According to the International Manganese Institute, manganese makes up about 0.1% of the Earth's crust, making it the 12th most abundant element on earth. It is the fourth most used metal in terms of tonnage, being ranked behind iron, aluminium and copper, with in the order of 46 million tons of ore being mined annually (2008).
Approximately 90% of all manganese consumed annually goes into steel as an alloying element. This is as silico manganese (SiMn), high carbon ferro manganese (HC FeMn) and refined ferromanganese (Refined FeMn). The balance is consumed in other applications such as chemical production, batteries and in other alloys such as aluminium alloys etc.
The manganese ferroalloy production process is indicated on the following chart.
Manganese has numerous applications which impact on our daily lives as consumers. The main uses are in industrial and metallurgical applications, batteries and chemicals.
Manganese is essential to steel production by virtue of its sulphur-fixing, deoxidizing, and alloying properties. Manganese has played a key role in the development of various steelmaking processes and its continuing importance is indicated by the fact that about 90% of all manganese consumed annually goes into steel as an alloying element. No satisfactory substitute for manganese in steel has been identified which combines its relatively low price with outstanding technical benefits.
Although ranking far behind steel, the second most important metal in which manganese plays an important alloying role is aluminium. Some 23 million tons of aluminium are produced annually. Small amounts of manganese are found in many of these Aluminium alloys, enhancing corrosion resistance. Intermetallic compounds, formed with iron and silicon, have an electrolytic potential which is far less negative than that of aluminium. This means that the aluminium surrounding such particles will be attacked under corrosive conditions, with disintegration further spreading as a series of deep pits are formed which spread the process to other particles. Manganese replaces iron-silicon compounds with manganese-iron-silicon compounds which have an electrolytic potential very close to that of aluminium. As a result there is no potential difference and therefore no corrosion.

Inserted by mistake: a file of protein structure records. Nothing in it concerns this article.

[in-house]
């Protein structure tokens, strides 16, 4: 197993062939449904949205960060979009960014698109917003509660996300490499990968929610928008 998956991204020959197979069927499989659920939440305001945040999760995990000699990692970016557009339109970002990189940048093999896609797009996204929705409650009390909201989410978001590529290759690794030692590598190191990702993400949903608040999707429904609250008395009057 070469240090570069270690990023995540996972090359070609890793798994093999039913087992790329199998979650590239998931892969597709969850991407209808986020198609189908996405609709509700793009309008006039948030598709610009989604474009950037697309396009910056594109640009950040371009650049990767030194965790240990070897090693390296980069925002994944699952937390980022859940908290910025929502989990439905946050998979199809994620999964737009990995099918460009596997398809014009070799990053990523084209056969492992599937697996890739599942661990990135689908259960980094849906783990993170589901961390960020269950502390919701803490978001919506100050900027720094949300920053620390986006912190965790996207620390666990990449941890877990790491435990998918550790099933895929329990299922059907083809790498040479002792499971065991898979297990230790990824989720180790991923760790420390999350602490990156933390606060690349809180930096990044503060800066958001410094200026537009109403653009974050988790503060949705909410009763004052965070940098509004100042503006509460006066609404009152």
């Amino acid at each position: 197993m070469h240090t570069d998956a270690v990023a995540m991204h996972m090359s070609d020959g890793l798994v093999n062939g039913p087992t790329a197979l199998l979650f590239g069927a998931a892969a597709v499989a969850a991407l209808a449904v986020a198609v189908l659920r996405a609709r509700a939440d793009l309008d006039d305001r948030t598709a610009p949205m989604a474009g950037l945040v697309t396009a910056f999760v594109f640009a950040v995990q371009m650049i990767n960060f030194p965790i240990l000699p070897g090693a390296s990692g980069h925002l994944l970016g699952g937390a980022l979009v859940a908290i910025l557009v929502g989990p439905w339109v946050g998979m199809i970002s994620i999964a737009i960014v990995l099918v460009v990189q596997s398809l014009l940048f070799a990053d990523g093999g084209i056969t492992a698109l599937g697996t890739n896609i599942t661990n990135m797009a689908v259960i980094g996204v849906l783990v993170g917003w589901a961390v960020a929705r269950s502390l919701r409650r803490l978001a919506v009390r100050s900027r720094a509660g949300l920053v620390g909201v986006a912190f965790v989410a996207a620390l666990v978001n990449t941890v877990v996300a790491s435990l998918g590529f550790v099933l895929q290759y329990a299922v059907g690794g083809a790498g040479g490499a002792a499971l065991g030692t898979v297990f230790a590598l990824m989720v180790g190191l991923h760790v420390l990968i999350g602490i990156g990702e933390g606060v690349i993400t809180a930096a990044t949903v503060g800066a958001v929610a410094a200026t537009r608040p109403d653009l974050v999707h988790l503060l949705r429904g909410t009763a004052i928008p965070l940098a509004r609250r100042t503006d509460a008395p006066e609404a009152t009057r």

Manganese is probably the most versatile element which can be added to copper alloys. Small additions of manganese (0.1 to 0.3%) are used to deoxidise the alloy and improve its mechanical strength. Manganese has a high solid solubility in copper and in binary systems with copper and aluminium, zinc or nickel as the binary constituent. Many commercial copper alloys contain around 1 to 2% manganese to improve strength and hot workability. In order to reduce costs, manganese can replace part of the nickel in nickel-silver alloys.
Other metallurgical uses
Manganese is used in a number of other alloys such as titanium, zinc and is added to a number of alloys which are used for very specific applications, generally related to the electronic industry.
After steel the second most important market for manganese, in dioxide form, is that of portable dry cell batteries. It is used as a depolarizer in dry-cell batteries. Dry cell consumption in the world exceeds 20 billion units per year. In the battery cell, the anode and cathode are essentially humid. During discharge, hydrogen generated at one of the electrodes coats the latter with a gas film, preventing any further wetting, hence cutting off electrical generation. The role of the manganese dioxide is to oxidize the hydrogen and form water. The rate at which this occurs depends on the reactivity of the dioxide.
Potassium permanganate is one of the best known manganese products. It is a powerful oxidizing agent with bactericidal and algicidal properties, which enable it to be used in purifying drinking water and treating waste water. It is also used for odour control, including deodorization of discharges from paint factories, fish-processing plants, etc. Permanganate has a variety of other applications as an oxidant.
An important application for manganese is “Maneb” (manganese-ethylene bisdithiocarbamate), an organo-chemical compound sold in the form of a yellow powder. It is sold under different trade names as an agricultural fungicide and is widely used for controlling crop and cereal diseases, downy mildew in vines, scab in fruit trees, banana and peanut diseases among others. Some 200 000 tons of Maneb is estimated as a world-wide consumption figure. Manganese sulphate is widely used as an end product in fertilizers and animal feed, and as an intermediate product in the chemical industry.
One vital feature of manganese, which is not widely appreciated, is its role as an essential element in maintaining human health. It is found in a number of medications. Recommended daily dietary intake levels have been established by US regulatory authorities in an effort to ensure the maintenance of good health.